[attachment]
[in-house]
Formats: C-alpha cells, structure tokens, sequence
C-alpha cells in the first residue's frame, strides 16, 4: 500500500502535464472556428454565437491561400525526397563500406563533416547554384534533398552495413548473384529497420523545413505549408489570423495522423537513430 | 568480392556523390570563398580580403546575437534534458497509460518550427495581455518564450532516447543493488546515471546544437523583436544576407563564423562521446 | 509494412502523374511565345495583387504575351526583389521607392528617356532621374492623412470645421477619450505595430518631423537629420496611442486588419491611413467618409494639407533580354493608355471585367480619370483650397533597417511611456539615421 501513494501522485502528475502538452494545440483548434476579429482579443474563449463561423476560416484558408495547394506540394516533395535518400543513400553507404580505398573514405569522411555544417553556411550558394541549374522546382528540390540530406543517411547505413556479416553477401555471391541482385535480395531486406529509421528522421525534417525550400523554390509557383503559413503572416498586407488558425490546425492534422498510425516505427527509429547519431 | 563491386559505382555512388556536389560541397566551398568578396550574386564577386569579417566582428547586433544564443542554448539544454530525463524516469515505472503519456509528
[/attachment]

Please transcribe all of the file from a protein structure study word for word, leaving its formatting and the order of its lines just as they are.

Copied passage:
[in-house]
Formats: C-alpha cells, structure tokens, sequence
C-alpha cells in the first residue's frame, strides 16, 4: 500500500502535464472556428454565437491561400525526397563500406563533416547554384534533398552495413548473384529497420523545413505549408489570423495522423537513430 | 568480392556523390570563398580580403546575437534534458497509460518550427495581455518564450532516447543493488546515471546544437523583436544576407563564423562521446 | 509494412502523374511565345495583387504575351526583389521607392528617356532621374492623412470645421477619450505595430518631423537629420496611442486588419491611413467618409494639407533580354493608355471585367480619370483650397533597417511611456539615421 501513494501522485502528475502538452494545440483548434476579429482579443474563449463561423476560416484558408495547394506540394516533395535518400543513400553507404580505398573514405569522411555544417553556411550558394541549374522546382528540390540530406543517411547505413556479416553477401555471391541482385535480395531486406529509421528522421525534417525550400523554390509557383503559413503572416498586407488558425490546425492534422498510425516505427527509429547519431 | 563491386559505382555512388556536389560541397566551398568578396550574386564577386569579417566582428547586433544564443542554448539544454530525463524516469515505472503519456509528